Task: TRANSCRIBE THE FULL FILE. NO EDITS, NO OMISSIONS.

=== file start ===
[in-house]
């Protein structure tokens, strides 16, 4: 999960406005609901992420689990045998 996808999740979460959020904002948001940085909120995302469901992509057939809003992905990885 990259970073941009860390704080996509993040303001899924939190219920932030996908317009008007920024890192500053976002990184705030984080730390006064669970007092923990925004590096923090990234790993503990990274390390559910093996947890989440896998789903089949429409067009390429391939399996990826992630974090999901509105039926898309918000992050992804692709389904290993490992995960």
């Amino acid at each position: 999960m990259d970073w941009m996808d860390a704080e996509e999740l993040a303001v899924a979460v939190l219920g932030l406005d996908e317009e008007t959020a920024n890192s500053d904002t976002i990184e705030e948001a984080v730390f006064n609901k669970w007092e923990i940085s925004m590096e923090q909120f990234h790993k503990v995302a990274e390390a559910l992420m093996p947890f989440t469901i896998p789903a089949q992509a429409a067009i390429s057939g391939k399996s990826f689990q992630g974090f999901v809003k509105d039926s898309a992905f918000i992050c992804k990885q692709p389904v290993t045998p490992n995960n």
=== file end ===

[in-house]
């Protein structure tokens, strides 16, 4: 999960406005609901992420689990045998 996808999740979460959020904002948001940085909120995302469901992509057939809003992905990885 990259970073941009860390704080996509993040303001899924939190219920932030996908317009008007920024890192500053976002990184705030984080730390006064669970007092923990925004590096923090990234790993503990990274390390559910093996947890989440896998789903089949429409067009390429391939399996990826992630974090999901509105039926898309918000992050992804692709389904290993490992995960």
């Amino acid at each position: 999960m990259d970073w941009m996808d860390a704080e996509e999740l993040a303001v899924a979460v939190l219920g932030l406005d996908e317009e008007t959020a920024n890192s500053d904002t976002i990184e705030e948001a984080v730390f006064n609901k669970w007092e923990i940085s925004m590096e923090q909120f990234h790993k503990v995302a990274e390390a559910l992420m093996p947890f989440t469901i896998p789903a089949q992509a429409a067009i390429s057939g391939k399996s990826f689990q992630g974090f999901v809003k509105d039926s898309a992905f918000i992050c992804k990885q692709p389904v290993t045998p490992n995960n």